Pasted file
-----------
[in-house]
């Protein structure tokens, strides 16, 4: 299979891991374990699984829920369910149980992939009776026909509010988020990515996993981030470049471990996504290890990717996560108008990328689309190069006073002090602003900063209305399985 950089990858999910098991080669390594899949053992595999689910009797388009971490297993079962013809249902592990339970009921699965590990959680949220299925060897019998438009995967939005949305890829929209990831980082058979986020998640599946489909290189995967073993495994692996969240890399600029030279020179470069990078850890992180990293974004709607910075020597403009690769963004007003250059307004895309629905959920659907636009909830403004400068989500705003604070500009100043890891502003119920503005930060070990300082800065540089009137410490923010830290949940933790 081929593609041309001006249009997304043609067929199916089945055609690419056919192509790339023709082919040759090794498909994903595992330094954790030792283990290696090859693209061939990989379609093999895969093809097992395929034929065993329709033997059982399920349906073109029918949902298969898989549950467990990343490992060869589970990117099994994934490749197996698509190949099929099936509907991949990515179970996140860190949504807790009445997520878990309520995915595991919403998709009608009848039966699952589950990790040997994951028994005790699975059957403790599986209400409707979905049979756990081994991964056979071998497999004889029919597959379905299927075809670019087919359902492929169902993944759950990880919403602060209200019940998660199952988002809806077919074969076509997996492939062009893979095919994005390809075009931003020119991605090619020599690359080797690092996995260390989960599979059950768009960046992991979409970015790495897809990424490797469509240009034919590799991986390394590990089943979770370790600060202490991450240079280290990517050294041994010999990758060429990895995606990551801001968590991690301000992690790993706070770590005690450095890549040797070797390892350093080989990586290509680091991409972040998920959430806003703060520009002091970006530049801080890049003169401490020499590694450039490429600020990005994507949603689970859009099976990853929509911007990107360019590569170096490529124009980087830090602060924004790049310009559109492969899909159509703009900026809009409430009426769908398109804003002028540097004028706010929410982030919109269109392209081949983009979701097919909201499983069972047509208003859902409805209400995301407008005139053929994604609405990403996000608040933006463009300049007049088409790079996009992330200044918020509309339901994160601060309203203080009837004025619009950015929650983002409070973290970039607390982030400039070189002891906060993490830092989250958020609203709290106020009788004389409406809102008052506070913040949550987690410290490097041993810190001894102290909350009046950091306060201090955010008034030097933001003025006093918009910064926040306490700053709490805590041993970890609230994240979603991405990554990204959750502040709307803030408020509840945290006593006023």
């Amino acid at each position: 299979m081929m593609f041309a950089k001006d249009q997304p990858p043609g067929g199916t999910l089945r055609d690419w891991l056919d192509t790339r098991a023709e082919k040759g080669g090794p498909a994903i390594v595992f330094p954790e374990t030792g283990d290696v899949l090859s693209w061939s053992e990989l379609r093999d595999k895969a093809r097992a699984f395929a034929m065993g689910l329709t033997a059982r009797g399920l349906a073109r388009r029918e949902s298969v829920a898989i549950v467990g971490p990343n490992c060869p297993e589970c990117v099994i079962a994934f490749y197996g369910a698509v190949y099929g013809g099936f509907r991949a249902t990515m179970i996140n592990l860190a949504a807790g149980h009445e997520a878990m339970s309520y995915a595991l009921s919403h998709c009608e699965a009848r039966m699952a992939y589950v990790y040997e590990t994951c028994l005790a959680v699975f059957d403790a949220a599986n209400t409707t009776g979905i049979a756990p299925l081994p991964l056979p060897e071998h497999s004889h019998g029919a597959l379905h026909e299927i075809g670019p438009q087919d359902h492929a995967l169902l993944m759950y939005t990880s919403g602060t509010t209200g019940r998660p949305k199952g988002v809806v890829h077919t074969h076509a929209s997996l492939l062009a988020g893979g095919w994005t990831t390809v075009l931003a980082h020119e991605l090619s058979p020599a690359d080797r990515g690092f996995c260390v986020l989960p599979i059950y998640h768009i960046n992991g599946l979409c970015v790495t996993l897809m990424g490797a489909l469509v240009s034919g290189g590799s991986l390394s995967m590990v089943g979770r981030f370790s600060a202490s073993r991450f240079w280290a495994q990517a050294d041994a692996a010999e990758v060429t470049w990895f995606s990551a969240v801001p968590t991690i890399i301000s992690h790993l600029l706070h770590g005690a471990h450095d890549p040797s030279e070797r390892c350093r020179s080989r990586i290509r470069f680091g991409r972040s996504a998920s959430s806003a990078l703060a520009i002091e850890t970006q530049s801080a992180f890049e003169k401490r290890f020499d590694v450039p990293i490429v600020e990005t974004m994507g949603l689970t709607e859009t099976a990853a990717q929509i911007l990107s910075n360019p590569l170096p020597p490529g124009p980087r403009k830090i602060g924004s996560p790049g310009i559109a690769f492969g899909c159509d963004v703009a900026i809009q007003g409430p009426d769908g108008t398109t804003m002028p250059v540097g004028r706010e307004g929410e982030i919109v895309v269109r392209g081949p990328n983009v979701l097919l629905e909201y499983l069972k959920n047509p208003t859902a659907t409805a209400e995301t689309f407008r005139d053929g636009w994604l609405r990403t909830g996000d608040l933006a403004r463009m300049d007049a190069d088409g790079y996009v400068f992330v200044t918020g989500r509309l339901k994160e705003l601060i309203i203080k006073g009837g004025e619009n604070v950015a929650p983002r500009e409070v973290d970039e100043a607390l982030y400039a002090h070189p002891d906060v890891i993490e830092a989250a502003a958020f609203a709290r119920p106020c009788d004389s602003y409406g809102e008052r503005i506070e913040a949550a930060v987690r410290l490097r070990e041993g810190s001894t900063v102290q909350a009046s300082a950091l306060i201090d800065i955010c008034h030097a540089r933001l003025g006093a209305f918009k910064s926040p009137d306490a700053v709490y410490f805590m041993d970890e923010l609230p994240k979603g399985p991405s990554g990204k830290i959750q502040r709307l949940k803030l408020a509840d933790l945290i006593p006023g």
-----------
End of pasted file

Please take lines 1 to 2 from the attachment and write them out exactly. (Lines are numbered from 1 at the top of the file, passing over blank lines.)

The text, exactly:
[in-house]
């Protein structure tokens, strides 16, 4: 299979891991374990699984829920369910149980992939009776026909509010988020990515996993981030470049471990996504290890990717996560108008990328689309190069006073002090602003900063209305399985 950089990858999910098991080669390594899949053992595999689910009797388009971490297993079962013809249902592990339970009921699965590990959680949220299925060897019998438009995967939005949305890829929209990831980082058979986020998640599946489909290189995967073993495994692996969240890399600029030279020179470069990078850890992180990293974004709607910075020597403009690769963004007003250059307004895309629905959920659907636009909830403004400068989500705003604070500009100043890891502003119920503005930060070990300082800065540089009137410490923010830290949940933790 081929593609041309001006249009997304043609067929199916089945055609690419056919192509790339023709082919040759090794498909994903595992330094954790030792283990290696090859693209061939990989379609093999895969093809097992395929034929065993329709033997059982399920349906073109029918949902298969898989549950467990990343490992060869589970990117099994994934490749197996698509190949099929099936509907991949990515179970996140860190949504807790009445997520878990309520995915595991919403998709009608009848039966699952589950990790040997994951028994005790699975059957403790599986209400409707979905049979756990081994991964056979071998497999004889029919597959379905299927075809670019087919359902492929169902993944759950990880919403602060209200019940998660199952988002809806077919074969076509997996492939062009893979095919994005390809075009931003020119991605090619020599690359080797690092996995260390989960599979059950768009960046992991979409970015790495897809990424490797469509240009034919590799991986390394590990089943979770370790600060202490991450240079280290990517050294041994010999990758060429990895995606990551801001968590991690301000992690790993706070770590005690450095890549040797070797390892350093080989990586290509680091991409972040998920959430806003703060520009002091970006530049801080890049003169401490020499590694450039490429600020990005994507949603689970859009099976990853929509911007990107360019590569170096490529124009980087830090602060924004790049310009559109492969899909159509703009900026809009409430009426769908398109804003002028540097004028706010929410982030919109269109392209081949983009979701097919909201499983069972047509208003859902409805209400995301407008005139053929994604609405990403996000608040933006463009300049007049088409790079996009992330200044918020509309339901994160601060309203203080009837004025619009950015929650983002409070973290970039607390982030400039070189002891906060993490830092989250958020609203709290106020009788004389409406809102008052506070913040949550987690410290490097041993810190001894102290909350009046950091306060201090955010008034030097933001003025006093918009910064926040306490700053709490805590041993970890609230994240979603991405990554990204959750502040709307803030408020509840945290006593006023």